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J Infect Dis. 1998 Sep;178(3):618-25.

Recurrent acyclovir-resistant herpes simplex in an immunocompromised patient: can strain differences compensate for loss of thymidine kinase in pathogenesis?

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Department of Biological Chemistry and Molecular Pharmacology, Harvard Medical School, Boston, Massachusetts 02115, USA.


To investigate how acyclovir-resistant (ACVr) herpes simplex virus (HSV) evades drug therapy and causes disease, HSV-1 isolates from a bone marrow transplant (BMT) patient were studied. The patient developed ACVr disease after an initial BMT and, following a second BMT, reactivated ACVr HSV despite high-dose acyclovir prophylaxis. ACVr isolates from each episode contained the same point mutation in the viral thymidine kinase (tk) gene, documenting the emergence, latency, and reactivation of this mutant. The mutants were exceedingly impaired for TK activity in sensitive enzyme, plaque autoradiography, and drug-susceptibility assays. Nevertheless, these mutants and a tk deletion mutant constructed in the same genetic background reactivated from latency in mouse trigeminal ganglia, in contrast to similar mutants from laboratory strains. It is hypothesized that alleles in the clinical isolate compensate for the loss of TK in this animal model. Such genetic variability may be important for ACVr disease in humans.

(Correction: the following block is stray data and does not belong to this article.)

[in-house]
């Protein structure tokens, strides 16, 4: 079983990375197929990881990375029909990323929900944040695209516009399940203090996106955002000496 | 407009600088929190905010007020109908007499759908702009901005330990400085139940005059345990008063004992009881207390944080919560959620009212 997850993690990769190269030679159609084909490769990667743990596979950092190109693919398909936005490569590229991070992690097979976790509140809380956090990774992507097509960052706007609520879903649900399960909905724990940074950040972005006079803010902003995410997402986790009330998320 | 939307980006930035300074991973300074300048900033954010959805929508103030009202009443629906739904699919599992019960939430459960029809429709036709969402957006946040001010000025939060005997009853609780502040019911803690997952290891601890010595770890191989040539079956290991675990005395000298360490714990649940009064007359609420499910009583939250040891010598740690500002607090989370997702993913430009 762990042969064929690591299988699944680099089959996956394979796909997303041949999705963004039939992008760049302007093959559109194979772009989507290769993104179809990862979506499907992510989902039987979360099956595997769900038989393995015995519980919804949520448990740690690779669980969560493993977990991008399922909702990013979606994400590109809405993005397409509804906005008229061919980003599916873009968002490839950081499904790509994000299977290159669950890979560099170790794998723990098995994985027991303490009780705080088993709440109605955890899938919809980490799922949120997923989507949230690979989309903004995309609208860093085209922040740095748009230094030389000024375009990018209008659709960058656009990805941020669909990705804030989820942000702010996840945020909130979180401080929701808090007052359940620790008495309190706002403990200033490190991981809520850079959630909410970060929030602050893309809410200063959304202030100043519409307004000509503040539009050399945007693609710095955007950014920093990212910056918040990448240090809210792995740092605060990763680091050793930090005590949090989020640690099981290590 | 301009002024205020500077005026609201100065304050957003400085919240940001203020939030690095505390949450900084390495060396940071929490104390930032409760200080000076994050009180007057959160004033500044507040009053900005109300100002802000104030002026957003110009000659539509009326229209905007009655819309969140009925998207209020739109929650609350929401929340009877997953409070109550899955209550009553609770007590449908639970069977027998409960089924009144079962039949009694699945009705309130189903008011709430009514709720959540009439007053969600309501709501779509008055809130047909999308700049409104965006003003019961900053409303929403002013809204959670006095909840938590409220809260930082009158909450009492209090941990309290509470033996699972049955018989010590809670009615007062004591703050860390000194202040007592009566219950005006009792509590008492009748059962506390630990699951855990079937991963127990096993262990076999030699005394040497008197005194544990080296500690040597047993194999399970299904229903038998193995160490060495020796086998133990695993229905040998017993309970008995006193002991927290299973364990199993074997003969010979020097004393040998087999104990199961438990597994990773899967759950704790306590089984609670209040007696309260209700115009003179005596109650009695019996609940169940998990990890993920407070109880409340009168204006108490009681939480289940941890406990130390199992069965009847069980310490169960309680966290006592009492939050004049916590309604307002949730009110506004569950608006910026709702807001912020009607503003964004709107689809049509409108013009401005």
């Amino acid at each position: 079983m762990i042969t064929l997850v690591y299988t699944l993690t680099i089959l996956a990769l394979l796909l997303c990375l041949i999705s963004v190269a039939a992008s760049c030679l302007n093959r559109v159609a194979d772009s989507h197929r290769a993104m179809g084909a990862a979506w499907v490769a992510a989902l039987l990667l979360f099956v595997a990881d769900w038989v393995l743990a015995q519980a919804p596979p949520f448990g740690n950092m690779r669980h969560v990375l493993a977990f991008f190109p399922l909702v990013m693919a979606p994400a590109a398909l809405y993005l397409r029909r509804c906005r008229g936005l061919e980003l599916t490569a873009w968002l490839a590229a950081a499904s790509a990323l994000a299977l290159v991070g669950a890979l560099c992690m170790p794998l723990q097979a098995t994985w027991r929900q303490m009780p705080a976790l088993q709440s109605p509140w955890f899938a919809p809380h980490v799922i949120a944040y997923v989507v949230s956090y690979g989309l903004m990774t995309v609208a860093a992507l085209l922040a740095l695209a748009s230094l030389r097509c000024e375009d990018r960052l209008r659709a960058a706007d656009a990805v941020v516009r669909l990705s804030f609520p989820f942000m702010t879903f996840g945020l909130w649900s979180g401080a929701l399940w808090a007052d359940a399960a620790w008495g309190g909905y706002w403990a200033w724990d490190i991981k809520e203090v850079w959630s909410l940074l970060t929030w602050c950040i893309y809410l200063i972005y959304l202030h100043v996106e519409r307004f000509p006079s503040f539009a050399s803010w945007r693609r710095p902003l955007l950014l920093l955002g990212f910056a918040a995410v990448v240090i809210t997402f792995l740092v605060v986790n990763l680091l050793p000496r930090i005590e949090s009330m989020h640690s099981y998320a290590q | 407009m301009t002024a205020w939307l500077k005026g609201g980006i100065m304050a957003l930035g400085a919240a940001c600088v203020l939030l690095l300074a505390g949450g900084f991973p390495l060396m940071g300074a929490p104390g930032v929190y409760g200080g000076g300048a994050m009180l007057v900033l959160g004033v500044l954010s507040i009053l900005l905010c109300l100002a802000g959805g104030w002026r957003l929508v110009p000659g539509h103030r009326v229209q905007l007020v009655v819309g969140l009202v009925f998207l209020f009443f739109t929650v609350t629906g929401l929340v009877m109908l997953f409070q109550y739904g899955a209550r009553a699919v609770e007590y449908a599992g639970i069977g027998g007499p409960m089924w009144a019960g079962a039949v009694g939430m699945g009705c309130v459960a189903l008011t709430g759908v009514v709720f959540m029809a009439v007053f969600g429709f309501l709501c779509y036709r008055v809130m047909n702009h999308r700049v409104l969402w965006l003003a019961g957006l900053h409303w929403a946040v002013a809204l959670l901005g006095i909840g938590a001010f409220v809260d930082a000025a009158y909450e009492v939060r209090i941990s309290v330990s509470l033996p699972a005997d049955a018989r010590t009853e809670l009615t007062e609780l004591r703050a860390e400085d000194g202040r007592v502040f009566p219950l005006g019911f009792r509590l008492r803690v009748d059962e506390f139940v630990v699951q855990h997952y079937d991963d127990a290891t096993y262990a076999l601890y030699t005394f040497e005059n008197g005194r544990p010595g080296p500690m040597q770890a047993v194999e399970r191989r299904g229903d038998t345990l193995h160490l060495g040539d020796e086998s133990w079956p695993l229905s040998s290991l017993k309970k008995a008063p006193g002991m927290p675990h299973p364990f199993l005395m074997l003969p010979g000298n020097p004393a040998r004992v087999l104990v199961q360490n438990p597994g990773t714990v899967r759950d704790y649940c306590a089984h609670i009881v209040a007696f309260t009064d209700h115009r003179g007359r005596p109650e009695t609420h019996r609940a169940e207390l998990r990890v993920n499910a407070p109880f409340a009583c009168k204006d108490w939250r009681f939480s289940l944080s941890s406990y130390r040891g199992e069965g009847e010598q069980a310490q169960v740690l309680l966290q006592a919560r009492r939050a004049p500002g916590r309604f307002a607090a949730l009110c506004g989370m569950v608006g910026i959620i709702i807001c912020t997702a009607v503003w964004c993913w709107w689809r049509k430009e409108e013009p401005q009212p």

[Indexed for MEDLINE]

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